I went down with Gus to the British European Airways terminal in St Enoch Square to meet the mysterious duo. They arrived late on a flight from London. As they walked into the terminal I was struck by the differences between them. Mike Kidron was impeccably dressed, urbane and charming. His companion Cliff, short and scruffy, was plainly terrified of being bored. The usual chatter about the times of the plane and the journey to the place where they were staying noticeably irritated and embarrassed him. As we climbed into a taxi I spotted a newspaper poster about the war in the Congo. ‘The Congo,’ I sighed. ‘I just haven’t a clue what I think about that.’ Quick as a flash, the dishevelled mess in the corner of the taxi sprang into life and, without pausing for even a moment’s dialogue, let loose a volley of sentences impossible to decipher but equally impossible not to understand. I can’t remember exactly what he said over the next ten minutes or so, but I do know that I never again had any doubts about the role of European and US imperialism in the Congo, and the subservience to that imperialism of the United Nations. I found to my surprise that I was laughing, not because anything said had been especially funny but just because the political explanation was so obvious.
Over and over again in the 40 years or so since that first conversation I have had to stop myself bursting out laughing at something Cliff said. This is not only because he was a public speaker of natural and exceptional wit, but chiefly because of his ability to explain an issue with such clarity and force that I could not help laughing at my own inability previously to understand it. Another point struck me during that momentous weekend. The contributions from the platform seemed to be completely free of the self regard or self interest which I had come to expect as standard qualities in political speakers. There were no votes to be won, no careers at stake. There was only one driving force, one reason for what was being said: conviction.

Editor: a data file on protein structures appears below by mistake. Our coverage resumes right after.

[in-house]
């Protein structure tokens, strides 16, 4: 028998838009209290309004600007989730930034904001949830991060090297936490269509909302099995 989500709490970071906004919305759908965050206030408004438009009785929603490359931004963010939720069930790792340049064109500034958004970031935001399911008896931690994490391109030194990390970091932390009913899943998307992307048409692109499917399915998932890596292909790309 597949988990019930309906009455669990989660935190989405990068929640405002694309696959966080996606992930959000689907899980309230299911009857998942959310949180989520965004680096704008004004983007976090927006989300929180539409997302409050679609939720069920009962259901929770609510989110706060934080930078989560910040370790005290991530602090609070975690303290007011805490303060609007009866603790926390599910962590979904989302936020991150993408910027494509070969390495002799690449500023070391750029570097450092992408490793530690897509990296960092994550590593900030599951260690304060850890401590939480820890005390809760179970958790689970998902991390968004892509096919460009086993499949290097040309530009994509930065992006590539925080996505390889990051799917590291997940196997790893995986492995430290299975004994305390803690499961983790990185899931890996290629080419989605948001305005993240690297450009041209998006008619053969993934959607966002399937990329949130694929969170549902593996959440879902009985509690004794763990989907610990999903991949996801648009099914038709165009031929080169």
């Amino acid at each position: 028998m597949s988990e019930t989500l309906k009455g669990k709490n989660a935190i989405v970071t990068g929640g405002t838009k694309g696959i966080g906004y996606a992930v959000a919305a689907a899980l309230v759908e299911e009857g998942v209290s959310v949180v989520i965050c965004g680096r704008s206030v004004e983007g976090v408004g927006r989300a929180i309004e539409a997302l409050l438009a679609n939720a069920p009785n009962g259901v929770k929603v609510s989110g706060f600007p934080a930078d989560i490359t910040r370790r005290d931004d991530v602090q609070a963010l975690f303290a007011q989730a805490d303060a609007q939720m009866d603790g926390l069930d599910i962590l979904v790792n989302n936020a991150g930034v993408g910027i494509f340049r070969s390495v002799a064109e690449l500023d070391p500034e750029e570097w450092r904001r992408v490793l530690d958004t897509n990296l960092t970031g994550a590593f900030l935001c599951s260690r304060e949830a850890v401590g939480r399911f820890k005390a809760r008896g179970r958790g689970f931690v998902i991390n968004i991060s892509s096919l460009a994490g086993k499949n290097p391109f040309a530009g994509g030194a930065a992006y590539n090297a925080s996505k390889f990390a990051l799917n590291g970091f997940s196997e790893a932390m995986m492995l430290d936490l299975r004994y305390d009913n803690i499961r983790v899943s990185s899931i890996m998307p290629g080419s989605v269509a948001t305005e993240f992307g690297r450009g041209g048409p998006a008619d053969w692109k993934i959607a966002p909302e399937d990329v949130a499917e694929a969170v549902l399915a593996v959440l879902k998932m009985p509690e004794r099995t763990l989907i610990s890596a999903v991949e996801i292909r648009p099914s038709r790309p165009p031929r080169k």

The first bombshell dropped by Cliff was that Russia was not a degenerated workers’ state, indeed not a workers’ state at all. The forms of political organisation in Russia – no stock exchange or private profit – might appear socialistic but the content of that organisation, exploitation of the working class by a new ruling class, was capitalist. If Russia was state capitalist, moreover, so were the Russian satellites in Eastern Europe, so was China, so (this was far too much for me to take at the time, so soon after the Cuban Revolution) was Cuba.
In this little life story Cliff reveals how he puzzled over this issue for years before bouncing out of bed one morning and declaring to his long-suffering wife, Chanie, ‘Russia is state capitalist.’
This issue may seem arcane, almost irrelevant in the 1990s, but to a young socialist at the beginning of the 1960s it was utterly crucial. The entire politics of the left were dominated by Russia and its supporters in the British Communist Party. My very first recollection of a difficult political argument was the alleged difference between the British and French invasion of Egypt in 1956 and the Russian invasion of Hungary a few weeks later. The first was plainly an act of blatant imperialism; the second (since Russia was a degenerated workers’ state) a skilful device to protect the workers’ states from reactionaries elsewhere, including the right wing fifth column in Budapest, Another consequence of supporting Russia against the West was a scepticism about democracy. Indeed, the very word ‘democracy’ was suspect, since it appeared to exist only in the capitalist West and hardly at all in the workers’ states in the East.